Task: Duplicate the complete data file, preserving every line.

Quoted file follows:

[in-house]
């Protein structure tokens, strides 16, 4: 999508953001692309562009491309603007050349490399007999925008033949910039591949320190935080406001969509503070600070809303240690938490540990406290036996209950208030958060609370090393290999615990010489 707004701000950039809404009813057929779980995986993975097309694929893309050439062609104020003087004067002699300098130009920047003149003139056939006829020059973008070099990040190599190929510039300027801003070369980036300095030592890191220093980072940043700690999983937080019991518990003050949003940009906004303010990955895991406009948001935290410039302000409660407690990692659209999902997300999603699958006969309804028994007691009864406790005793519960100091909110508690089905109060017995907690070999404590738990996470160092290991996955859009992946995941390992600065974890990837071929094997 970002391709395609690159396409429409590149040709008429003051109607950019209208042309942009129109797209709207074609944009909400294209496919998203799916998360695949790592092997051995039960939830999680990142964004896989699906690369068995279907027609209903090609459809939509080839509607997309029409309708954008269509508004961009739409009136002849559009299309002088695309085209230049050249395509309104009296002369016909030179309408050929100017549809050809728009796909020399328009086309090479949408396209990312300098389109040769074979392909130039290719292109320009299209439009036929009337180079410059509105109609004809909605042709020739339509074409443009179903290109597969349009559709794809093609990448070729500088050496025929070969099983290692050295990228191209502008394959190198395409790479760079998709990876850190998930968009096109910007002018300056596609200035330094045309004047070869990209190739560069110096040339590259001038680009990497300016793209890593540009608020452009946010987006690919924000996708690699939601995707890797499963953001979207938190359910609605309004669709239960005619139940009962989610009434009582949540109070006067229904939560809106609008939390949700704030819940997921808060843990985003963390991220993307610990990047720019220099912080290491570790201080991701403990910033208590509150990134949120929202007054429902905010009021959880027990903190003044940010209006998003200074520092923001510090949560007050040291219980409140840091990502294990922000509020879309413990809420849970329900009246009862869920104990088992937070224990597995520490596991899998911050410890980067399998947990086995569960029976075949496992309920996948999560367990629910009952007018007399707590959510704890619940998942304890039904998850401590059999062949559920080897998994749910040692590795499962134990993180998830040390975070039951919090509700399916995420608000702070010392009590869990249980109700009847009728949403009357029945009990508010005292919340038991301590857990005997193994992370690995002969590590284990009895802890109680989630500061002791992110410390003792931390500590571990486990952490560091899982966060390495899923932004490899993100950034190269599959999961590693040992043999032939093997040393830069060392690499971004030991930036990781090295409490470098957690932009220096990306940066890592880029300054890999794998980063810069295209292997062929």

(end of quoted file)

[in-house]
């Protein structure tokens, strides 16, 4: 999508953001692309562009491309603007050349490399007999925008033949910039591949320190935080406001969509503070600070809303240690938490540990406290036996209950208030958060609370090393290999615990010489 707004701000950039809404009813057929779980995986993975097309694929893309050439062609104020003087004067002699300098130009920047003149003139056939006829020059973008070099990040190599190929510039300027801003070369980036300095030592890191220093980072940043700690999983937080019991518990003050949003940009906004303010990955895991406009948001935290410039302000409660407690990692659209999902997300999603699958006969309804028994007691009864406790005793519960100091909110508690089905109060017995907690070999404590738990996470160092290991996955859009992946995941390992600065974890990837071929094997 970002391709395609690159396409429409590149040709008429003051109607950019209208042309942009129109797209709207074609944009909400294209496919998203799916998360695949790592092997051995039960939830999680990142964004896989699906690369068995279907027609209903090609459809939509080839509607997309029409309708954008269509508004961009739409009136002849559009299309002088695309085209230049050249395509309104009296002369016909030179309408050929100017549809050809728009796909020399328009086309090479949408396209990312300098389109040769074979392909130039290719292109320009299209439009036929009337180079410059509105109609004809909605042709020739339509074409443009179903290109597969349009559709794809093609990448070729500088050496025929070969099983290692050295990228191209502008394959190198395409790479760079998709990876850190998930968009096109910007002018300056596609200035330094045309004047070869990209190739560069110096040339590259001038680009990497300016793209890593540009608020452009946010987006690919924000996708690699939601995707890797499963953001979207938190359910609605309004669709239960005619139940009962989610009434009582949540109070006067229904939560809106609008939390949700704030819940997921808060843990985003963390991220993307610990990047720019220099912080290491570790201080991701403990910033208590509150990134949120929202007054429902905010009021959880027990903190003044940010209006998003200074520092923001510090949560007050040291219980409140840091990502294990922000509020879309413990809420849970329900009246009862869920104990088992937070224990597995520490596991899998911050410890980067399998947990086995569960029976075949496992309920996948999560367990629910009952007018007399707590959510704890619940998942304890039904998850401590059999062949559920080897998994749910040692590795499962134990993180998830040390975070039951919090509700399916995420608000702070010392009590869990249980109700009847009728949403009357029945009990508010005292919340038991301590857990005997193994992370690995002969590590284990009895802890109680989630500061002791992110410390003792931390500590571990486990952490560091899982966060390495899923932004490899993100950034190269599959999961590693040992043999032939093997040393830069060392690499971004030991930036990781090295409490470098957690932009220096990306940066890592880029300054890999794998980063810069295209292997062929």